An 1887 newspaper illustration depicts an evening séance.
The realm of the fad is essentially unknowable. History is littered with random enthusiasms that sweep the culture, flare for a few months or years, then recede into the Ocean of Weird and Terrible Ideas.
Particularly curious, and sometimes gruesome, are those youth culture fads that tempt the young and the bored. For instance, we point to the recent and altogether mystifying trend of eyeball licking.
The Information Age certainly isn't helping things. Now that everyone is armed with a phone camera and Internet access, the temptation to do something weird -- and broadcast it worldwide -- is apparently irresistible. Here are 10 bizarre fads, from historic to recent, that suggest the perennial dangers of boredom.
The idle rich of the Victorian Era were the first to truly embrace the notion of pop culture faddishness. For instance, in the late 19th century, spiritualism was hugely fashionable among the upper classes in Britain and the United States. Séances and mediums were all the rage as thrill-seeking society types trifled with the dark side. The Victorians were into a lot of weirdo fads and pseudoscience, actually, including electropathy -- essentially treating disease with massive jolts of electricity.
Pole sitters in the Netherlands try to break the world record.
An early 20th-century fad, flagpole sitting actually has its roots in ancient asceticism practices, in which holy men and yogic practitioners would mediate atop columns for years at a time. It was all showbiz in the revival, however -- an endurance test associated with stunt performers and publicity-seekers. The concept is pretty straightforward: Pole-sitters would sit on a raised platform for extended periods of time -- days, weeks, months -- and wait for fame and fortune to arrive. It seldom did.
A 1924 newspaper photo shows the final hours of a dance marathon in Washington, D.C.
A highly organized fad with admirably good intentions, the dance marathon craze began in the 1920s. Dance marathons nowadays are usually intended as fundraisers for charitable causes, but initially they were competitive events that offered cash prizes and a shot at (relative) fame. During the Depression, dance marathons were often staged by municipalities as a kind of bread-and-circuses diversion from the otherwise hard reality of American life.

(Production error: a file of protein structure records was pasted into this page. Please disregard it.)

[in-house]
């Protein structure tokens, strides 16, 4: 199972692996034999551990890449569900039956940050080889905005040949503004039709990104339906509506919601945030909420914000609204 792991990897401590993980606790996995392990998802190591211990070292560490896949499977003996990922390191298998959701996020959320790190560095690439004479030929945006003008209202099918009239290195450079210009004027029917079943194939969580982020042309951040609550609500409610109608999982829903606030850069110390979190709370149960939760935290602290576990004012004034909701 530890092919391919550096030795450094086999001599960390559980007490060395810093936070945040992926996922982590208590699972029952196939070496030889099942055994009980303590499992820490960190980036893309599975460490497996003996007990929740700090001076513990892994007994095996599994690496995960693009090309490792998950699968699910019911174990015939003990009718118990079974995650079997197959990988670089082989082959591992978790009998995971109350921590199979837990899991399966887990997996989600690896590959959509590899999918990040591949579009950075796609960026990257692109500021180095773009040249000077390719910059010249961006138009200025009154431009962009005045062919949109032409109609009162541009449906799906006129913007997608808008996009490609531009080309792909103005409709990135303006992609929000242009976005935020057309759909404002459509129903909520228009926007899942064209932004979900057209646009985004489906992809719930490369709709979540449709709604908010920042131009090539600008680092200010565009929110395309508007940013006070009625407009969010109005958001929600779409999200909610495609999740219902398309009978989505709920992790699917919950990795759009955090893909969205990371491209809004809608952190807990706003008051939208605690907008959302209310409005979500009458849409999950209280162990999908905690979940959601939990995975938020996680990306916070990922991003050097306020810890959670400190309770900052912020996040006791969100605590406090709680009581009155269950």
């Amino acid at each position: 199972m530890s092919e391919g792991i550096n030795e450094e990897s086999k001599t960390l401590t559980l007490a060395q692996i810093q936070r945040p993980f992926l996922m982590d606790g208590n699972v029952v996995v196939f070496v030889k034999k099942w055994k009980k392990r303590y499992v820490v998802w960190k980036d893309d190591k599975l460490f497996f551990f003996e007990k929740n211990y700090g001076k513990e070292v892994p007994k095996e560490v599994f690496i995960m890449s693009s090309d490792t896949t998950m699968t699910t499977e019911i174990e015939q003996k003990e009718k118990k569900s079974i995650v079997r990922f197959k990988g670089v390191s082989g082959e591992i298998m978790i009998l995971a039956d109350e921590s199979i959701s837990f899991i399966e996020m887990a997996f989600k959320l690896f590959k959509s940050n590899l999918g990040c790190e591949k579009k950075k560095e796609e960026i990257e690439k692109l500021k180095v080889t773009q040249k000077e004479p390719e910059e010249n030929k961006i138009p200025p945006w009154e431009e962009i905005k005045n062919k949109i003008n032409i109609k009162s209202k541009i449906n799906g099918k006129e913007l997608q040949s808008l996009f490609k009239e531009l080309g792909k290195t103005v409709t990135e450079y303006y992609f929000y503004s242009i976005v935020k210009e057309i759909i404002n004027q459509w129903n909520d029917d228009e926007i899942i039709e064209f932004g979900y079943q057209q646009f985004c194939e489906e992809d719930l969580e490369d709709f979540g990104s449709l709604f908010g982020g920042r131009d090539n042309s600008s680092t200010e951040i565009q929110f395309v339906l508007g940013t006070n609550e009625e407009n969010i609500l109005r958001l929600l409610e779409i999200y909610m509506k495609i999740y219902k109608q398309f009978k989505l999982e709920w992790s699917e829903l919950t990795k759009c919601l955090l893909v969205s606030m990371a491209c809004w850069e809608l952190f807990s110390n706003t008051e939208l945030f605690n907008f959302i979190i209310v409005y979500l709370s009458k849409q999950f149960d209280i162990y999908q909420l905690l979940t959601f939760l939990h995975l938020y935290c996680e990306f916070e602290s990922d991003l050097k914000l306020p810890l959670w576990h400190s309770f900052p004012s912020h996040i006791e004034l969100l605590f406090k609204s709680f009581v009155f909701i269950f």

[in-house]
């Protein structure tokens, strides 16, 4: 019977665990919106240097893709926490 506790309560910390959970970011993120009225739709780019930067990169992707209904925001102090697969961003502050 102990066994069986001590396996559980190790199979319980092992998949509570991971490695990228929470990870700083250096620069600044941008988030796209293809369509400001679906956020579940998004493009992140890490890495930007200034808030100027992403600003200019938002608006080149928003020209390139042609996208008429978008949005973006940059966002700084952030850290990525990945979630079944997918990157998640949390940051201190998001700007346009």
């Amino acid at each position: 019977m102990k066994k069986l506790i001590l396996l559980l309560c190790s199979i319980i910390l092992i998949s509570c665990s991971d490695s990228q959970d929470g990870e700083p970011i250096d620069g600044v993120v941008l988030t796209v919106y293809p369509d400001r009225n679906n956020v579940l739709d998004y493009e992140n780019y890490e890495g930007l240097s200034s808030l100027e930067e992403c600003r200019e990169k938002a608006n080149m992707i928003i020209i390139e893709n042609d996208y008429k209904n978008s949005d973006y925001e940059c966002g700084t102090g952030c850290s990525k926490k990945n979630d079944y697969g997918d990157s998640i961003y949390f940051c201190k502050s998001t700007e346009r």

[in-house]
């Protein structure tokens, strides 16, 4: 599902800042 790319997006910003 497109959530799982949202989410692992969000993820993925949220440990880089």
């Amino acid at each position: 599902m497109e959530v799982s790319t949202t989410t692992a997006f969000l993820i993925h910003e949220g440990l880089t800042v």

Harvard freshman Lothrop Withington, Jr., swallows a live goldfish.
The original fraternity stunt, the practice of swallowing live goldfish apparently started as a college fad in the 1930s. Popular legend holds that it all began with the estimable Lothrop Withington, Jr. -- Harvard freshman -- who swallowed a goldfish on a dare. Harvard men being a competitive sort by breeding, the fad quickly spread throughout campus, then Boston, then America. Eventually, several university bylaws and local statues were passed banning the stunt.
Members of the Delta Tau Delta fraternity at George Washington University crowd in, around, and on top of a tiny Renault auto.
As we shall see later in the list, advances in technology often drive oddball cultural fads. With the proliferation of public phone booths in the 1940s and 1950s, phone booth stuffing became the next logical step for a generation of mischievous young people. Again, college students led the way and, depending on the campus, various rules applied. Some claimed all participants had to have their entire bodies within the booth, while others allowed "overstuffing." Still others claimed the stunt didn't count unless someone inside actually placed a call. The fad would later morph into "car stuffing" or "auto jamming," as seen above.